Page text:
10. I agree tricam. Rushing to war over Zimbabwe when little if anything else up to now has been done would be precipitous and a little foolish bearing in mind that Iraq is the primary concern at present. However, is there any political will to do anything at all? Furthermore, no Western government will risk the wrath of the PC brigade by even suggesting sanctions against Zimbabwe. If the West waits any longer there will be precious little left saving in Zimbabwe at the rate that Mugabe is destroying the country and its people.
  11. Nehustan

    Nehustan On ROPs

    I have to say I concur, but I go further than with parting just from Conrad's 'Heart of Darkness'. Let's get rid of the whole commonwealth (surely an oxymoron). The sooner all those High Commissions are Embassies the better in my opinion. It can be no coincedence that the letters FCO appear in the expression F*C* OFF, so let the 'C' depart and leave the UK with just a Foreign Office.
  12. No, apparently not. There certainly isn't inside the country. Everyone's too afraid.
    Yes, that's about right. Incidentally, the IMF threat was averted by the expedient of simply confiscating the FOREX reserves of one of the country's only serious foreign mining operators (RTZ) and passing the booty along to the IMF in partial payment of the debt. I haven't seen that in any newspaper yet (might not be watching the news hard enough, mind).
    Fuel: there is lots to be had if you know where.... Farmers, being the powerhouse of the economy :D , get fuel at a standard Government rate (about the same price as in the UK, actually). There are vast numbers of 'farmers', now, of course, who don't feel up to doing any actual farming; they sell their fuel instead, to the businesses who are still trying to make a go of it all, at a markup of something like 10,000%. Makes for a nice little earner as you sit on your newly acquired but mouldering estate, sipping your crap Lion beer.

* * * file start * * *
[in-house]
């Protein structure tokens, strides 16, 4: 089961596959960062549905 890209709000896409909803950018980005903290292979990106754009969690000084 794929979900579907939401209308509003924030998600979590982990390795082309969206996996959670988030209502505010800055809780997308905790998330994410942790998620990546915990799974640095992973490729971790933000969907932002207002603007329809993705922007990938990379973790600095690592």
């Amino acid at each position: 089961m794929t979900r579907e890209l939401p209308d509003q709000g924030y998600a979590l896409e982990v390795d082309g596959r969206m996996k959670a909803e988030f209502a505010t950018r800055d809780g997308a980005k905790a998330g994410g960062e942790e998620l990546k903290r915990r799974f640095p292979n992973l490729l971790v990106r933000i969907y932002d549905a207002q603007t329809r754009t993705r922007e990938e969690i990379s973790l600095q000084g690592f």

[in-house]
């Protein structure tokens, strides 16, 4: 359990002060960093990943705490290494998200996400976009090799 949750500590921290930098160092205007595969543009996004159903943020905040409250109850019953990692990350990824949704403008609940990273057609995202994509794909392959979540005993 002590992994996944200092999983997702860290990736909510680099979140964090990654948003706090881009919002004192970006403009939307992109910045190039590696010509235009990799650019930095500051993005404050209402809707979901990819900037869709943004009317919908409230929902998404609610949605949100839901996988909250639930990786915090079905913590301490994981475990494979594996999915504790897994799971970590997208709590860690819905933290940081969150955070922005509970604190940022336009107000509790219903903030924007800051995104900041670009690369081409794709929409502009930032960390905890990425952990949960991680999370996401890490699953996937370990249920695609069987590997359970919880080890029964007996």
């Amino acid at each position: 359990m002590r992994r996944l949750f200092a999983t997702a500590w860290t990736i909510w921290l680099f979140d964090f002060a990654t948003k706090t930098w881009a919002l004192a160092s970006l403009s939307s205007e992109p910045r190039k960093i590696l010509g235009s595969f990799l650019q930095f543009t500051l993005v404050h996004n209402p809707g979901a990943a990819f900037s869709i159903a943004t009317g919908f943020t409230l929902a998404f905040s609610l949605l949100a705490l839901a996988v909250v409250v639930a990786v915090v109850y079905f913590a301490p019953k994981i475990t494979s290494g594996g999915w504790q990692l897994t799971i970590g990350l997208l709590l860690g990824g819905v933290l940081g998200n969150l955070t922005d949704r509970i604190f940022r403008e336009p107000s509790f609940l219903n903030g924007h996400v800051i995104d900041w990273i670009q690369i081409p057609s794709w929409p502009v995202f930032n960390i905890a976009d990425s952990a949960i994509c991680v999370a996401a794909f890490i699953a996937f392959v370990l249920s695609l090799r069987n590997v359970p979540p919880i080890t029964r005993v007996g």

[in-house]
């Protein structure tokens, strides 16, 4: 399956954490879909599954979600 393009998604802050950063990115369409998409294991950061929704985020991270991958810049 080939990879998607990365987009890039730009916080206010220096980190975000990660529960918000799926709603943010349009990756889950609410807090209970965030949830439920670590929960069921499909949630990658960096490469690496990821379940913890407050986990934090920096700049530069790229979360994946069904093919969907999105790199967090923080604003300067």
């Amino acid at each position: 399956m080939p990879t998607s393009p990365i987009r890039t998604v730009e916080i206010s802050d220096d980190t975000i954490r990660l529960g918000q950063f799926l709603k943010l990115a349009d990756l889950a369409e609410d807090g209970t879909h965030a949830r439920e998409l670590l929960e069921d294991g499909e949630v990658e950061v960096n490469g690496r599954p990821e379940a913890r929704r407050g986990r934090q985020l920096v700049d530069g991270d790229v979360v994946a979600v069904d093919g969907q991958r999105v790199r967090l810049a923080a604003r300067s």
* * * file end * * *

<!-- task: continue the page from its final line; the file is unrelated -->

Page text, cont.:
Or so I'm told. I live in Venezuela, honest.
  13. Sorry GG but I can't agree with this. The PC brigade are responsible for a lot of rubbish but we can't blame them for the lack of more aggressive action over Zimbabwe. I don't think there is any *mainstream* PC types opposed to tougher action on Zimbabwe. For example, Geoffrey Sachs - the economist brains behind Bono,Geldoff and company - has said clearly that all his aid, debt relief and free trade stuff does NOT apply to Zimbabwe stlye situations. Certainly, there may be one or two PC extremists out there who would see any sanctions as racist but there are muppets and fools in every political movement. I'm sure I could find a right-wing person with ridiculous tin foil hat views but that doesn't make all right-wingers idiots.

    For those that think we should just ignore Africa and let them get on with it. Well, besides the obvious moral questions and the economic arguments in favour of helping Africa it is also in our interest from a security point of view. Look at Afghanistan - left to rot after the collapse of the USSR and what happened? large numbers of terrorists were trained there threatening us. Highly persuasive argument don't you think?

  14. I think the way to go would be to hire a mercenary force to act as the catalyst for a revolt.